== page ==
“My friend’s company lets her use her phone at work,” a resident tells you. “Find a way to make it work,” mutters your facility administrator while keeping his eyes glued to his iPhone. Whether they like it or not, healthcare compliance officers and CIOs are faced with a growing dilemma: seemingly everyone in their organization wants to adopt a bring your device (BYOD) mobile policy, but the benefits of empowering facility employees with greater access to company data typically drown out the significant and lingering data control concerns.
If you find yourself considering a BYOD policy, the first thing you should be thinking about assessing is your risks. In fact, as OCR/HHS and any hospital CIO who has suffered through a data breach will tell you, security risk assessments form the centerpiece to any HIPAA compliance plan. So what are the unique risks of adopting a BYOD policy in the healthcare world?
Primary Concern of HIPAA Security Rule
A primary concern that a CIO or CCO should consider is the transmission of PHI between providers via text message. Even if the purpose behind the communication is treatment related, the HIPAA Security Rule
prohibits sending PHI through an unsecured channel, which is almost always the case with texting. Moreover, with intermingled work and personal contact lists, the inadvertent sending of PHI to an individual outside of the organization is ever present.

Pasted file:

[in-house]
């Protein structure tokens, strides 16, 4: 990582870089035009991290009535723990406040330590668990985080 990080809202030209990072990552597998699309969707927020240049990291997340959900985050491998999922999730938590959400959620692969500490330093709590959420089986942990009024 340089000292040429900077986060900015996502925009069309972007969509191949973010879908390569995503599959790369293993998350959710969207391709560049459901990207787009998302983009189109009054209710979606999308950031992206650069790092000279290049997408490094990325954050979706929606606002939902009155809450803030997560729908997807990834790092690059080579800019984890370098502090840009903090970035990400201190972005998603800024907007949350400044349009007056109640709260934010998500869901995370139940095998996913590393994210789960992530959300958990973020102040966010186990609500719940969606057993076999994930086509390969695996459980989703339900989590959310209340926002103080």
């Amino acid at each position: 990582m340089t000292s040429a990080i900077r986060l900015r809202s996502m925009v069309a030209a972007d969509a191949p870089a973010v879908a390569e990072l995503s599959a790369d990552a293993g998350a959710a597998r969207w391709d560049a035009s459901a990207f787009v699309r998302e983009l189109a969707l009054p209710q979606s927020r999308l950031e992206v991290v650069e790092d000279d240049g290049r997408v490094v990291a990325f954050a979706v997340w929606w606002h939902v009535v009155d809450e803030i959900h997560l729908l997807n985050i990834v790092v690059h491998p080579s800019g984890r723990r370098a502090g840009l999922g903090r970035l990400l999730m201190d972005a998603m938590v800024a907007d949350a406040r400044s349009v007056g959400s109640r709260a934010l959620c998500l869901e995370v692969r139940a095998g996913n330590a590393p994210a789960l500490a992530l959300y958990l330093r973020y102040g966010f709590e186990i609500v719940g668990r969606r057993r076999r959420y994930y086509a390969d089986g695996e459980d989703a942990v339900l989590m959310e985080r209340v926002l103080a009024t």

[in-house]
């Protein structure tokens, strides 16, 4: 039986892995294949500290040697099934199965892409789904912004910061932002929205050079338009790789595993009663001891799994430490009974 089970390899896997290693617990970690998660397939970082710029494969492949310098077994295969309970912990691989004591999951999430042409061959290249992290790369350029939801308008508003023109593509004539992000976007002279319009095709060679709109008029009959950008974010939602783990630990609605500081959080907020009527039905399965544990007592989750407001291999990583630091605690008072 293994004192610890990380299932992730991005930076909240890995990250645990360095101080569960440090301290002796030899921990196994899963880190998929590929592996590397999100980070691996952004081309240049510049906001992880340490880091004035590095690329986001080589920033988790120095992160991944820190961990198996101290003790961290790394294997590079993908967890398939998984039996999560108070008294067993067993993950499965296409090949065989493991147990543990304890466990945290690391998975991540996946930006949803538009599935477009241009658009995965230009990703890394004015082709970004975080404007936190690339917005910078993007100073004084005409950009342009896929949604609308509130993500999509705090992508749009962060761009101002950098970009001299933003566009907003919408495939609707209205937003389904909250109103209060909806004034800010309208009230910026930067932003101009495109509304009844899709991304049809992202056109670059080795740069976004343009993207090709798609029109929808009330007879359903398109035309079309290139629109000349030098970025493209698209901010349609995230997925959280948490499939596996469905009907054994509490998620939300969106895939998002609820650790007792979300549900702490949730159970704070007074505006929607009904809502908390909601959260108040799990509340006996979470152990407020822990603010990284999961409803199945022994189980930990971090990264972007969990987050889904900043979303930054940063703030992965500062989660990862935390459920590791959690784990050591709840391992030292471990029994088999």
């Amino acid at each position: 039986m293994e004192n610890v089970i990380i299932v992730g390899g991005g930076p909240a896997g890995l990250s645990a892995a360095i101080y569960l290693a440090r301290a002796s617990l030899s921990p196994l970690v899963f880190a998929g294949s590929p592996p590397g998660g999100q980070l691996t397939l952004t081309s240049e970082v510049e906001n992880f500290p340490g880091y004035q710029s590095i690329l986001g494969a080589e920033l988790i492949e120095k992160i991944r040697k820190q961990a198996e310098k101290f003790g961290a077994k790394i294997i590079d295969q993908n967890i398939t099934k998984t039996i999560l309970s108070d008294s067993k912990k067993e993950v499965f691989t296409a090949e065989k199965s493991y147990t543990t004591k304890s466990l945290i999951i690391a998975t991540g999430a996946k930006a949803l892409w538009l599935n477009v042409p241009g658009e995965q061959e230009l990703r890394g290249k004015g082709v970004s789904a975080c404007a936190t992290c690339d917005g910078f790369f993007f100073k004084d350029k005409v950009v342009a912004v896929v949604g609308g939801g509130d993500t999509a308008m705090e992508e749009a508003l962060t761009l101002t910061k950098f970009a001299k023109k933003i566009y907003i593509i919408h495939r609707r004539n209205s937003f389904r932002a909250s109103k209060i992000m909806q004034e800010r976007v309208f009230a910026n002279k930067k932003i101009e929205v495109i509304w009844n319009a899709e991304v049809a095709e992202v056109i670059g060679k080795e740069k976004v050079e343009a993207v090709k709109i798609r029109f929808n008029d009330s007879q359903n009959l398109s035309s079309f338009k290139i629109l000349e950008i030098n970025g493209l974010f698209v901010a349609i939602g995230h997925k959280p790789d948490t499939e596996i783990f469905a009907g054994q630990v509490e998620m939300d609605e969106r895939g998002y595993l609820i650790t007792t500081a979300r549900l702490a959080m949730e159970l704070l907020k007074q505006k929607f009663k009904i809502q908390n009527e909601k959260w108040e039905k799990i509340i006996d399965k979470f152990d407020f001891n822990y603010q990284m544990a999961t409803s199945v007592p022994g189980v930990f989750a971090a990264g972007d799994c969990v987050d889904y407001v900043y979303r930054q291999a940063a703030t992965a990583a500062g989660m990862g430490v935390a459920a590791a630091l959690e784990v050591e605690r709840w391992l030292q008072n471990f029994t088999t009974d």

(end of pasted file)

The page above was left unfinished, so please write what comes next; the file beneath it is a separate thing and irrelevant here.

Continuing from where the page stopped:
Risks to Consider for a BYOD Policy
Another risk to consider is the storage of PHI in a mobile device’s native texting application
. Coordinating patient care
across a team through a series of text messages can yield great benefits, but the transcript each user creates via a text dialogue presents enormous risks if not locally encrypted. A workforce member who loses his or her phone with such unsecured data
saved locally just caused his HIPAA Privacy Officer to disclose a breach to OCR.
A third important risk to consider when rolling out a BYOD policy is to assess the third parties associated with the phone applications that may have access to patient PHI. As the recent HIPAA Omnibus regulations
made clear, cloud-based vendors that store PHI are considered business associates under the law. If a facility neglects to enter into business associate agreements with these data-storing providers, they will face sanctions when this fact is uncovered after a reportable security incident or HIPAA audit.
Careful Risk Assessment in Crucial
At the end of the day, CIOs and CCOs need to carefully consider their risks before rolling out a full BYOD policy. However, practically speaking, mobile device data sharing between hospital workforce members is probably already going on at your facility – BYOD policy or not. Identifying and mitigating the risks associated with the mobile device movement will save hospital information administrators major headaches down the road when OCR comes knocking on the door.